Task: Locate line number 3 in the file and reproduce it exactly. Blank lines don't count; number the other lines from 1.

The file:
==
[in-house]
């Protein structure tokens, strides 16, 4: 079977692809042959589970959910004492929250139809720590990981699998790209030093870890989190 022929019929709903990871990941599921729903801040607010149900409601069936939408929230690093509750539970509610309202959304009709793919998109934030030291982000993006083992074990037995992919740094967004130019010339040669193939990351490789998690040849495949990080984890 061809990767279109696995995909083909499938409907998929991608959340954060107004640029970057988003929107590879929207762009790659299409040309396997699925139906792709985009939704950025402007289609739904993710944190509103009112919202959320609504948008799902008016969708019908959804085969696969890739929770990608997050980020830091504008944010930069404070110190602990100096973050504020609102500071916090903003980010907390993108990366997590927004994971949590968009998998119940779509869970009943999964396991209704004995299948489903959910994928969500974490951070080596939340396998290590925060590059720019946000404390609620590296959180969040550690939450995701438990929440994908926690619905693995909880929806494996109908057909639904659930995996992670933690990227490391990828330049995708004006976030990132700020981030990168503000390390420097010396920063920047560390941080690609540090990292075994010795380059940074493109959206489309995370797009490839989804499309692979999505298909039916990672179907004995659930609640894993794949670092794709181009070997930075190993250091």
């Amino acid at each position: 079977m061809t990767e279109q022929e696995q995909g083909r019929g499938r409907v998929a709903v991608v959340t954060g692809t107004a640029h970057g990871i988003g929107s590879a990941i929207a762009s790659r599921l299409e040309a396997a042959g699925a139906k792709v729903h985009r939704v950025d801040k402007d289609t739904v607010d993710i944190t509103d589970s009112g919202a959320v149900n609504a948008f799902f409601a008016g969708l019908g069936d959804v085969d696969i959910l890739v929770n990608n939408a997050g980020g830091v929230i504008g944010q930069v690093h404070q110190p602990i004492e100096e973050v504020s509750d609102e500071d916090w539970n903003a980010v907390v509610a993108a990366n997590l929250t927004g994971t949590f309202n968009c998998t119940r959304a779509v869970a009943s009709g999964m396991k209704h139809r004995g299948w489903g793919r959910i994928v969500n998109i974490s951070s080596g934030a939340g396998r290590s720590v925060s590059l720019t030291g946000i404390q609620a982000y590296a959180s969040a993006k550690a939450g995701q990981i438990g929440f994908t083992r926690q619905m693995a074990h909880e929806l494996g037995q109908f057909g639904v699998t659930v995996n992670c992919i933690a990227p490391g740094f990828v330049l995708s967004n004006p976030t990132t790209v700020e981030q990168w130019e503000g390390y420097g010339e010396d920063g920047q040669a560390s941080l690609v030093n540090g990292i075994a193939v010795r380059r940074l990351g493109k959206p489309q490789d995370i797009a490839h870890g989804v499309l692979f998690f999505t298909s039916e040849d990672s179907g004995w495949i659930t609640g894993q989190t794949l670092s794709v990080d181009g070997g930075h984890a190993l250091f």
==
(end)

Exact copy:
């Amino acid at each position: 079977m061809t990767e279109q022929e696995q995909g083909r019929g499938r409907v998929a709903v991608v959340t954060g692809t107004a640029h970057g990871i988003g929107s590879a990941i929207a762009s790659r599921l299409e040309a396997a042959g699925a139906k792709v729903h985009r939704v950025d801040k402007d289609t739904v607010d993710i944190t509103d589970s009112g919202a959320v149900n609504a948008f799902f409601a008016g969708l019908g069936d959804v085969d696969i959910l890739v929770n990608n939408a997050g980020g830091v929230i504008g944010q930069v690093h404070q110190p602990i004492e100096e973050v504020s509750d609102e500071d916090w539970n903003a980010v907390v509610a993108a990366n997590l929250t927004g994971t949590f309202n968009c998998t119940r959304a779509v869970a009943s009709g999964m396991k209704h139809r004995g299948w489903g793919r959910i994928v969500n998109i974490s951070s080596g934030a939340g396998r290590s720590v925060s590059l720019t030291g946000i404390q609620a982000y590296a959180s969040a993006k550690a939450g995701q990981i438990g929440f994908t083992r926690q619905m693995a074990h909880e929806l494996g037995q109908f057909g639904v699998t659930v995996n992670c992919i933690a990227p490391g740094f990828v330049l995708s967004n004006p976030t990132t790209v700020e981030q990168w130019e503000g390390y420097g010339e010396d920063g920047q040669a560390s941080l690609v030093n540090g990292i075994a193939v010795r380059r940074l990351g493109k959206p489309q490789d995370i797009a490839h870890g989804v499309l692979f998690f999505t298909s039916e040849d990672s179907g004995w495949i659930t609640g894993q989190t794949l670092s794709v990080d181009g070997g930075h984890a190993l250091f």